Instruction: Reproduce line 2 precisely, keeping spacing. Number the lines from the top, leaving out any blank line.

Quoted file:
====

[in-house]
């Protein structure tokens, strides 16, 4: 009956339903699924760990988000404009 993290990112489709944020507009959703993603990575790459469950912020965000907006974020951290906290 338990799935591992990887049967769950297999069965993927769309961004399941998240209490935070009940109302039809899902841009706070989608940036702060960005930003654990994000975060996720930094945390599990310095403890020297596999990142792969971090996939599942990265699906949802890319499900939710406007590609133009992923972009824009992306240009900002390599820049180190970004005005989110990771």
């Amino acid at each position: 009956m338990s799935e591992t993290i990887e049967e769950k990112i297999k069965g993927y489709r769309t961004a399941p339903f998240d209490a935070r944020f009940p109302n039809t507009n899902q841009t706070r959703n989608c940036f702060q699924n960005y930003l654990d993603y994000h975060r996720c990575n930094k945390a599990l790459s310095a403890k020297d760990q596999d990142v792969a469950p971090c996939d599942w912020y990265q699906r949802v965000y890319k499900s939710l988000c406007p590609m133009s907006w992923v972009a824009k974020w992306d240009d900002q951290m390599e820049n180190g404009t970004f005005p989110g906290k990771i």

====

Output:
């Protein structure tokens, strides 16, 4: 009956339903699924760990988000404009 993290990112489709944020507009959703993603990575790459469950912020965000907006974020951290906290 338990799935591992990887049967769950297999069965993927769309961004399941998240209490935070009940109302039809899902841009706070989608940036702060960005930003654990994000975060996720930094945390599990310095403890020297596999990142792969971090996939599942990265699906949802890319499900939710406007590609133009992923972009824009992306240009900002390599820049180190970004005005989110990771």